This is Part Two of a series of three blogs devoted to helping businesses understand federal, state, and local rules and legislations related to COVID-19.
On March 27, 2020, President Trump signed the Coronavirus Aid, Relief, and Economic Security Act (the “CARES Act” or “Act”) into law. The CARES Act is the third piece of legislation from Congress in response to the COVID-19 pandemic. The CARES Act provides an unprecedented $2 trillion aid package.
This summary is not intended to be an exhaustive review of the CARES Act, but rather will hit on two key provisions of the Act that provide relief for small businesses.
Paycheck Protection Program
The Paycheck Protection Program (“PPP”) provides $349 billion in 100% federally guaranteed loans to small businesses, nonprofits, veteran’s organizations, and tribal businesses for the period beginning February 15, 2020 through June 30, 2020 (the “Covered Period”). The purpose of the PPP is to help small businesses keep their workers employed during the height of the COVID-19 pandemic. The PPP greatly expands a business’s eligibility for a United States Small Business Administration (“SBA”) loan.
Generally, businesses with fewer than 500 employees will be eligible for a PPP loan. The 500-employee threshold includes full-time and part-time employees. Further, a PPP loan does not require the borrower to provide collateral for the loan or sign a personal guaranty. The borrower is also not required to show that they sought and were unable to obtain credit elsewhere. Additionally, the typical SBA loan fees are waived under the PPP.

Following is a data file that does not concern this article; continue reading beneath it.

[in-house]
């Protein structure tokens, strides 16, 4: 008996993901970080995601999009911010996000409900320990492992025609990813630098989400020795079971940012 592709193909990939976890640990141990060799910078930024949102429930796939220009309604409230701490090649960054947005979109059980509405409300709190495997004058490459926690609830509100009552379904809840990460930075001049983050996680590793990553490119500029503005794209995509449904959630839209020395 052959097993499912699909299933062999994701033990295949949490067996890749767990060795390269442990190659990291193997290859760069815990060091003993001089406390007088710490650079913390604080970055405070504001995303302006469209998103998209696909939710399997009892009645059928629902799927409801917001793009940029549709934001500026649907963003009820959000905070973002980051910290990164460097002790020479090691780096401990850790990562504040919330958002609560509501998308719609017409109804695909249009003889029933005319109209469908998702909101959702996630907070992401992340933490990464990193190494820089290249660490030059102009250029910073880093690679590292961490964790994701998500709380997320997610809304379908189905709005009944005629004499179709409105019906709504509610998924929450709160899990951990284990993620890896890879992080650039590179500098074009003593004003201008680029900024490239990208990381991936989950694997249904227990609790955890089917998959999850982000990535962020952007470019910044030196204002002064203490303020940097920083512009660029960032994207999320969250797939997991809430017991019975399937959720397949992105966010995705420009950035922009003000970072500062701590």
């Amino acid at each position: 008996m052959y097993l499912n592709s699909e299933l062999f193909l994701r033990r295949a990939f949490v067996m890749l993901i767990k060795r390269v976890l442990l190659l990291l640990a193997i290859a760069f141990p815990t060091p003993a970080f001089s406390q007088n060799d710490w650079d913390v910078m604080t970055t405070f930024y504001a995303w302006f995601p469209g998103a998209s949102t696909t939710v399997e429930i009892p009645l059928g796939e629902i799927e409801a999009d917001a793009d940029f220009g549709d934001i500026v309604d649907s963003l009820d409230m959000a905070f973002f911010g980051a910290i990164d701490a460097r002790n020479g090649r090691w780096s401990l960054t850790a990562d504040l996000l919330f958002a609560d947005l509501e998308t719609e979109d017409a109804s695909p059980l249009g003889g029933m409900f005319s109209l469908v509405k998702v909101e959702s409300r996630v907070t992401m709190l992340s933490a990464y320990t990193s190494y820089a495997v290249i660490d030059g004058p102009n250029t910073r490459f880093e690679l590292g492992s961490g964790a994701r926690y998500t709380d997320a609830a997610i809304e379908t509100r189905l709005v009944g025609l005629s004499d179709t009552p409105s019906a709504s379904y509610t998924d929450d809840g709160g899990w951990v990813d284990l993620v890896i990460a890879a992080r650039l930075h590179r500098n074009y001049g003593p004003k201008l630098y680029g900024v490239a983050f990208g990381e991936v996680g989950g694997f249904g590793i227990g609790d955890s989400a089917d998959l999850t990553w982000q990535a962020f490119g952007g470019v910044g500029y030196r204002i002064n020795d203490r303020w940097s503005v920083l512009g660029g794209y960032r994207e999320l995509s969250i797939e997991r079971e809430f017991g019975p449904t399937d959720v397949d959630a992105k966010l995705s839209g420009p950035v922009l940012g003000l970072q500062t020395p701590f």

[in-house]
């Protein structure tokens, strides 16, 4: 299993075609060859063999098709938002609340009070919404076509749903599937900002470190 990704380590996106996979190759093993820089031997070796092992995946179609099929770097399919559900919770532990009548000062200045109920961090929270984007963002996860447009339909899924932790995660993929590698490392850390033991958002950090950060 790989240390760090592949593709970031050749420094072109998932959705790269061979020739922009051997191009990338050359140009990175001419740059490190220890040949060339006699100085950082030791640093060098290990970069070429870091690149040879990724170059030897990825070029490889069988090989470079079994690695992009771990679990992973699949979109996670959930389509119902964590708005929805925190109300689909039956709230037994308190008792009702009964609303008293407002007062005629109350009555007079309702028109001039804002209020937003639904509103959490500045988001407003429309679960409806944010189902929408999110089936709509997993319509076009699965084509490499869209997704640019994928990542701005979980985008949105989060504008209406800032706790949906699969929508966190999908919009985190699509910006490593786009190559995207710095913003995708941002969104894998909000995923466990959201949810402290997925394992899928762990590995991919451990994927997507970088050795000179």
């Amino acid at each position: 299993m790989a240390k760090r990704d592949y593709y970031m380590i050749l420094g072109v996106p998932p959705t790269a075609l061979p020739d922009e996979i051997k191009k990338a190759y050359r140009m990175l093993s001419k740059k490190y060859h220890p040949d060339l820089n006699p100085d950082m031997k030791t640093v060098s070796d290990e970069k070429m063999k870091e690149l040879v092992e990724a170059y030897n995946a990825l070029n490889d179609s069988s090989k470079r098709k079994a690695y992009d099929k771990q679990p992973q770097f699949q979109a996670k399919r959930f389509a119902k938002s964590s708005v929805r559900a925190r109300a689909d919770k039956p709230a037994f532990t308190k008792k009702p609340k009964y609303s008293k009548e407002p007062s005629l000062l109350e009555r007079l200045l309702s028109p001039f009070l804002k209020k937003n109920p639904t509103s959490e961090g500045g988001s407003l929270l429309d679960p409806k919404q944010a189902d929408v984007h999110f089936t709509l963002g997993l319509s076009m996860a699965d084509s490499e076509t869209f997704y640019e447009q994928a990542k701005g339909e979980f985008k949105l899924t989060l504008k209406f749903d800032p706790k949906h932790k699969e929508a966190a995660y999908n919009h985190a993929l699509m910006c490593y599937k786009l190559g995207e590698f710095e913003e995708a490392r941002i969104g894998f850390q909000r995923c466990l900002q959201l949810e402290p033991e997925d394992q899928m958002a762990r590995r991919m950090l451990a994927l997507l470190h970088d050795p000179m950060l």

The CARES Act requires that lenders confirm a borrower was in business before February 15, 2020 and had employees or paid independent contractors. Furthermore, a borrower will be required to sign a certification that the PPP loan is needed to support its ongoing business operations due to the uncertainty of the current economic conditions and that the loan proceeds will be used to retain workers and spent on the qualified expenses outlined in the Act.
An eligible borrower may only use PPP loan proceeds for the following expenses:
- Payroll costs
- Continuation of employee health care benefits
- Employee compensation (of those making less than $100,000)
- Mortgage interest obligations
- Interest on debt incurred before the Covered Period
The maximum amount of a PPP loan is 2.5 x the borrower’s average monthly payroll costs or $10,000,000, whichever is less. The calculation is generally based off the 12-month period immediately preceding the origination of the PPP loan. However, there are adjusted calculations for seasonal businesses and new businesses.
Payroll costs include, but are not limited to:
- Employee salaries, wages, commission
- Payment of cash tips
- Payment for personal time off
- Payments for group health care benefits
- Payment of retirement benefits
- Payment of state or local taxes assessed on employee compensation
The following are excluded from payroll costs: